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As businesses have shuttered around the US, Office Depot has kept thousands of employees in stores, bringing them face-to-face with customers who the company says need access to toilet paper, cleaning products, and equipment to work from home.
In reality, employees told BuzzFeed News, stores can’t keep household essentials stocked on shelves, and some customers are coming in just to browse. With limited access to supplies to sanitize stores and no masks or gloves, employees fear they’re putting their health at risk to provide a service that’s far from essential: ringing up a box of pens, desk accessories, or other trivial items.
“Everything that corporate said that makes us essential we have been either completely sold out of for more than two weeks or we’ve been getting like maybe one or two of these items on the truck and selling out of those within 15 minutes,” a store employee in Michigan said.
As officials in more than 30 states order people to stay home and nonessential businesses to close to curb the spread of the novel coronavirus, the office supply company has argued that it provides goods and services that help keep essential businesses running. In general, officials have agreed, but at least one state, Pennsylvania, has specifically ordered office stores to close.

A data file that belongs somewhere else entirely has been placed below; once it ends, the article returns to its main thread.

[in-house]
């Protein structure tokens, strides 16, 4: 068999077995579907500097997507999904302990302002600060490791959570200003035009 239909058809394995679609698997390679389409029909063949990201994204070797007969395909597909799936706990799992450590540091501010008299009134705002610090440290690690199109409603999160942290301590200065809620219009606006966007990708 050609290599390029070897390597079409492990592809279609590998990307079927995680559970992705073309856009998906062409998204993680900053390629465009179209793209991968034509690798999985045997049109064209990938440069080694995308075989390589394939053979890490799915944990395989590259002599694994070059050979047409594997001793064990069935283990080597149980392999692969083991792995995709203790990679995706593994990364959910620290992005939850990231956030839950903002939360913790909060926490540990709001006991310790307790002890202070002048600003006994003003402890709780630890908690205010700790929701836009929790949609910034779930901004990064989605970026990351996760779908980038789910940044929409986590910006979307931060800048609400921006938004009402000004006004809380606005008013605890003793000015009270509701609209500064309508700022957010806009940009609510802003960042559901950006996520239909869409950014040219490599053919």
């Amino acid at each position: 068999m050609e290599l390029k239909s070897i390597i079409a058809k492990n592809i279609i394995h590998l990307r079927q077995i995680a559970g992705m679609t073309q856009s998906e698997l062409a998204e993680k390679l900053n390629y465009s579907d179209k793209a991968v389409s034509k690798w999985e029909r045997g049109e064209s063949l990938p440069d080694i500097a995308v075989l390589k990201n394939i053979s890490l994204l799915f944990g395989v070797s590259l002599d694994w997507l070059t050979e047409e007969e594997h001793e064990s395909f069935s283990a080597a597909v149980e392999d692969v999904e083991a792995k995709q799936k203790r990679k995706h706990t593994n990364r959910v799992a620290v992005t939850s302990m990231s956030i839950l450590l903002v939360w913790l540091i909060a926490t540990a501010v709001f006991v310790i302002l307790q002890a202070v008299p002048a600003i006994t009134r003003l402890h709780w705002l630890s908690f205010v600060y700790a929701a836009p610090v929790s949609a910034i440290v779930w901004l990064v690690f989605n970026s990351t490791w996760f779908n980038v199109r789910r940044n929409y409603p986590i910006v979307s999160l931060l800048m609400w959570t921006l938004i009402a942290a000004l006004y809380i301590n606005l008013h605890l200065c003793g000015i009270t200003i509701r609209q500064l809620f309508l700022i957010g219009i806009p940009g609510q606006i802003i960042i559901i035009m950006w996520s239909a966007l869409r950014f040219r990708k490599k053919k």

As of Thursday, BuzzFeed News called multiple Office Depot locations in the state and found they were still open for business. One employee said he was frustrated that his bosses were ignoring the law.
“They were very clearly outlined by the state as not being a life-sustaining business and to go against that and be like, ‘Oh sure we are. We have some water and hand sanitizer occasionally when we get it in,’ is — I don't know it just seems like they’re flouting the legal definition of what was established,” he told BuzzFeed News.
Office Depot did not immediately respond to questions. A spokesperson for the Pennsylvania Governor's Office said anyone who believes a business is violating the order to close should contact law enforcement.
"All non-life-sustaining businesses in Pennsylvania should be closed if they do not have an exemption from the commonwealth," the spokesperson said. "Failure to comply with these requirements will result in enforcement action that could include citations, fines, or license suspensions."
Legal definitions aside, more than 20 employees in 13 states said they don’t think they’re providing essential services and worry they are only contributing to the spread of COVID-19 by going to work — putting themselves and their loved ones at risk of getting sick. The employees spoke to BuzzFeed News on the condition of anonymity because they feared getting fired.